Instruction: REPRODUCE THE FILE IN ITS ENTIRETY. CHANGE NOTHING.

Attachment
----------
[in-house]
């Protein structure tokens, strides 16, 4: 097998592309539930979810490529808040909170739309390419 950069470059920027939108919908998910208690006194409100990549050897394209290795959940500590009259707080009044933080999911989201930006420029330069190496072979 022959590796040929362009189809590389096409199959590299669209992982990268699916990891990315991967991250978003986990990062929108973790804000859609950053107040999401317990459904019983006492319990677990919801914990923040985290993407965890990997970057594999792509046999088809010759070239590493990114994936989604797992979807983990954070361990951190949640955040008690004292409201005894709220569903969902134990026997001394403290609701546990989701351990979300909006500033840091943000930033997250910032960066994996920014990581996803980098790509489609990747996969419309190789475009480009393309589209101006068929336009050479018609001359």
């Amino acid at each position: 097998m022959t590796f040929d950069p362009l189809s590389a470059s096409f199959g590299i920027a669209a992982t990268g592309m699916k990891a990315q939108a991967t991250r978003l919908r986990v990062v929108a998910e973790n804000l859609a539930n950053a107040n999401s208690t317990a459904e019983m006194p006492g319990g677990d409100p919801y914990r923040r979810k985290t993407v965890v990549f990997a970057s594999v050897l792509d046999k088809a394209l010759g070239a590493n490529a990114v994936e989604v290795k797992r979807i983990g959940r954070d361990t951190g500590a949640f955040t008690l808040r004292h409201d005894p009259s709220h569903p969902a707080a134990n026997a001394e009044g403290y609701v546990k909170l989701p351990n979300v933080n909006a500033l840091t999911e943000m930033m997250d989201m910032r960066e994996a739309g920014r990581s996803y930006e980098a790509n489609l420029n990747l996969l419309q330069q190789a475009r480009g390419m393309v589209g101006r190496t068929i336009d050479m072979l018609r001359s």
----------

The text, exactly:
[in-house]
């Protein structure tokens, strides 16, 4: 097998592309539930979810490529808040909170739309390419 950069470059920027939108919908998910208690006194409100990549050897394209290795959940500590009259707080009044933080999911989201930006420029330069190496072979 022959590796040929362009189809590389096409199959590299669209992982990268699916990891990315991967991250978003986990990062929108973790804000859609950053107040999401317990459904019983006492319990677990919801914990923040985290993407965890990997970057594999792509046999088809010759070239590493990114994936989604797992979807983990954070361990951190949640955040008690004292409201005894709220569903969902134990026997001394403290609701546990989701351990979300909006500033840091943000930033997250910032960066994996920014990581996803980098790509489609990747996969419309190789475009480009393309589209101006068929336009050479018609001359």
């Amino acid at each position: 097998m022959t590796f040929d950069p362009l189809s590389a470059s096409f199959g590299i920027a669209a992982t990268g592309m699916k990891a990315q939108a991967t991250r978003l919908r986990v990062v929108a998910e973790n804000l859609a539930n950053a107040n999401s208690t317990a459904e019983m006194p006492g319990g677990d409100p919801y914990r923040r979810k985290t993407v965890v990549f990997a970057s594999v050897l792509d046999k088809a394209l010759g070239a590493n490529a990114v994936e989604v290795k797992r979807i983990g959940r954070d361990t951190g500590a949640f955040t008690l808040r004292h409201d005894p009259s709220h569903p969902a707080a134990n026997a001394e009044g403290y609701v546990k909170l989701p351990n979300v933080n909006a500033l840091t999911e943000m930033m997250d989201m910032r960066e994996a739309g920014r990581s996803y930006e980098a790509n489609l420029n990747l996969l419309q330069q190789a475009r480009g390419m393309v589209g101006r190496t068929i336009d050479m072979l018609r001359s």